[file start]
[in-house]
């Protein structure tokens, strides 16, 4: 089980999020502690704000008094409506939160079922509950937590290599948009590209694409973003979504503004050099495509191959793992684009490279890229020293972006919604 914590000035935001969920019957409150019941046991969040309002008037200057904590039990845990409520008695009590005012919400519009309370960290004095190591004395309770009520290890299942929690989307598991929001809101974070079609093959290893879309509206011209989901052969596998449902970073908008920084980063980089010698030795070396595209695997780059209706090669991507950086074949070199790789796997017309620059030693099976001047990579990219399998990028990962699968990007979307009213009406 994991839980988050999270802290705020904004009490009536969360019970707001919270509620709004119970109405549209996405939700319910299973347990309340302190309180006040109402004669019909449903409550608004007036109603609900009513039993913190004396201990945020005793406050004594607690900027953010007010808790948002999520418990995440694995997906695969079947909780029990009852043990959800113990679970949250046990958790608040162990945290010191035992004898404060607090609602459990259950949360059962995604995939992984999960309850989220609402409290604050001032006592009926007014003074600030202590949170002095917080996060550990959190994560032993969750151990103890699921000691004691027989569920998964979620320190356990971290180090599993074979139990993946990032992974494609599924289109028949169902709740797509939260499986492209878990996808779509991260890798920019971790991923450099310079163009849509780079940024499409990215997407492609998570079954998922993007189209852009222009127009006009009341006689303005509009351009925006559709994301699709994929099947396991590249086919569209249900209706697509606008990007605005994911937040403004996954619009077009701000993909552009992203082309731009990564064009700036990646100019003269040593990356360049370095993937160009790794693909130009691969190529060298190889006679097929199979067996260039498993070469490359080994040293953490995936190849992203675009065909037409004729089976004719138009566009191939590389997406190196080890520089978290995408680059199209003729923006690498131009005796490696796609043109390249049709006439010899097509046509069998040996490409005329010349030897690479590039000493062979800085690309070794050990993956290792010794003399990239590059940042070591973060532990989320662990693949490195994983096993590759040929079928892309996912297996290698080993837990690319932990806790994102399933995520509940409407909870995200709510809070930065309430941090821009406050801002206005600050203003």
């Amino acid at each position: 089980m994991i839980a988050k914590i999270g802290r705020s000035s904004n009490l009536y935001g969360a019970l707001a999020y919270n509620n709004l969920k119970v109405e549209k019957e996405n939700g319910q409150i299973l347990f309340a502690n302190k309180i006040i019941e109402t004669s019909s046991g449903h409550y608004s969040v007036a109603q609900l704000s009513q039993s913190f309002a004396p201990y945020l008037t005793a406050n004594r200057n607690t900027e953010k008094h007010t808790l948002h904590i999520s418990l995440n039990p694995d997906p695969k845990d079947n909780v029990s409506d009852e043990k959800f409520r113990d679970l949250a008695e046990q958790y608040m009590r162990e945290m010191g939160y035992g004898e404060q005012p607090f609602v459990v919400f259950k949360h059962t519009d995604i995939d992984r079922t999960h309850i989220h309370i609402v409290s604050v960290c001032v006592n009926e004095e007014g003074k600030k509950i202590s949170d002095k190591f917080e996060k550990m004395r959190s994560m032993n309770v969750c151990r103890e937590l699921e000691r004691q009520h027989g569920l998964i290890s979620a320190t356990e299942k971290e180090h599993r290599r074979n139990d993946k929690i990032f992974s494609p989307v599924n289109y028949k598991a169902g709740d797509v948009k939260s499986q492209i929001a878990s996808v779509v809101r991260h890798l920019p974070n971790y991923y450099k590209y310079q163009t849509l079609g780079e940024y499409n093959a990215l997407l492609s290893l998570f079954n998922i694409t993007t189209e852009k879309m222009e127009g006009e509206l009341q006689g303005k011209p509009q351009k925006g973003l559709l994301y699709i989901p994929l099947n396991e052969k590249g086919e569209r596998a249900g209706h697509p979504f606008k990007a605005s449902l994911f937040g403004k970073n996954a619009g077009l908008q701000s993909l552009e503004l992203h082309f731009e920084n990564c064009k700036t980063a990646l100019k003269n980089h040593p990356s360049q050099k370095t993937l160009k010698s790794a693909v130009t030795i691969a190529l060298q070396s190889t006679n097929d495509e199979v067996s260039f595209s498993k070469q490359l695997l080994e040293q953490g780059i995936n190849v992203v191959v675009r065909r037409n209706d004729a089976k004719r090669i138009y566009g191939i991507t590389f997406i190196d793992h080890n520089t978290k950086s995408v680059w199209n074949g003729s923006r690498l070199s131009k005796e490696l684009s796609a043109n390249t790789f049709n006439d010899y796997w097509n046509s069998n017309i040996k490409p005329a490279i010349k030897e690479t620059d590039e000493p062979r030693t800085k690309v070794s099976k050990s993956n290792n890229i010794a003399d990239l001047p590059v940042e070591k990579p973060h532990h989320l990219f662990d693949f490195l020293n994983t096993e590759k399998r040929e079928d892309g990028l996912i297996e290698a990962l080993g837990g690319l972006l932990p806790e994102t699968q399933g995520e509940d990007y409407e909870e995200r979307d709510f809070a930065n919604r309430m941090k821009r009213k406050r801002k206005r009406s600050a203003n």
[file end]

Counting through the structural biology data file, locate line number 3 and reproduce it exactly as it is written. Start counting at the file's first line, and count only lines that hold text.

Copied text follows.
């Amino acid at each position: 089980m994991i839980a988050k914590i999270g802290r705020s000035s904004n009490l009536y935001g969360a019970l707001a999020y919270n509620n709004l969920k119970v109405e549209k019957e996405n939700g319910q409150i299973l347990f309340a502690n302190k309180i006040i019941e109402t004669s019909s046991g449903h409550y608004s969040v007036a109603q609900l704000s009513q039993s913190f309002a004396p201990y945020l008037t005793a406050n004594r200057n607690t900027e953010k008094h007010t808790l948002h904590i999520s418990l995440n039990p694995d997906p695969k845990d079947n909780v029990s409506d009852e043990k959800f409520r113990d679970l949250a008695e046990q958790y608040m009590r162990e945290m010191g939160y035992g004898e404060q005012p607090f609602v459990v919400f259950k949360h059962t519009d995604i995939d992984r079922t999960h309850i989220h309370i609402v409290s604050v960290c001032v006592n009926e004095e007014g003074k600030k509950i202590s949170d002095k190591f917080e996060k550990m004395r959190s994560m032993n309770v969750c151990r103890e937590l699921e000691r004691q009520h027989g569920l998964i290890s979620a320190t356990e299942k971290e180090h599993r290599r074979n139990d993946k929690i990032f992974s494609p989307v599924n289109y028949k598991a169902g709740d797509v948009k939260s499986q492209i929001a878990s996808v779509v809101r991260h890798l920019p974070n971790y991923y450099k590209y310079q163009t849509l079609g780079e940024y499409n093959a990215l997407l492609s290893l998570f079954n998922i694409t993007t189209e852009k879309m222009e127009g006009e509206l009341q006689g303005k011209p509009q351009k925006g973003l559709l994301y699709i989901p994929l099947n396991e052969k590249g086919e569209r596998a249900g209706h697509p979504f606008k990007a605005s449902l994911f937040g403004k970073n996954a619009g077009l908008q701000s993909l552009e503004l992203h082309f731009e920084n990564c064009k700036t980063a990646l100019k003269n980089h040593p990356s360049q050099k370095t993937l160009k010698s790794a693909v130009t030795i691969a190529l060298q070396s190889t006679n097929d495509e199979v067996s260039f595209s498993k070469q490359l695997l080994e040293q953490g780059i995936n190849v992203v191959v675009r065909r037409n209706d004729a089976k004719r090669i138009y566009g191939i991507t590389f997406i190196d793992h080890n520089t978290k950086s995408v680059w199209n074949g003729s923006r690498l070199s131009k005796e490696l684009s796609a043109n390249t790789f049709n006439d010899y796997w097509n046509s069998n017309i040996k490409p005329a490279i010349k030897e690479t620059d590039e000493p062979r030693t800085k690309v070794s099976k050990s993956n290792n890229i010794a003399d990239l001047p590059v940042e070591k990579p973060h532990h989320l990219f662990d693949f490195l020293n994983t096993e590759k399998r040929e079928d892309g990028l996912i297996e290698a990962l080993g837990g690319l972006l932990p806790e994102t699968q399933g995520e509940d990007y409407e909870e995200r979307d709510f809070a930065n919604r309430m941090k821009r009213k406050r801002k206005r009406s600050a203003n």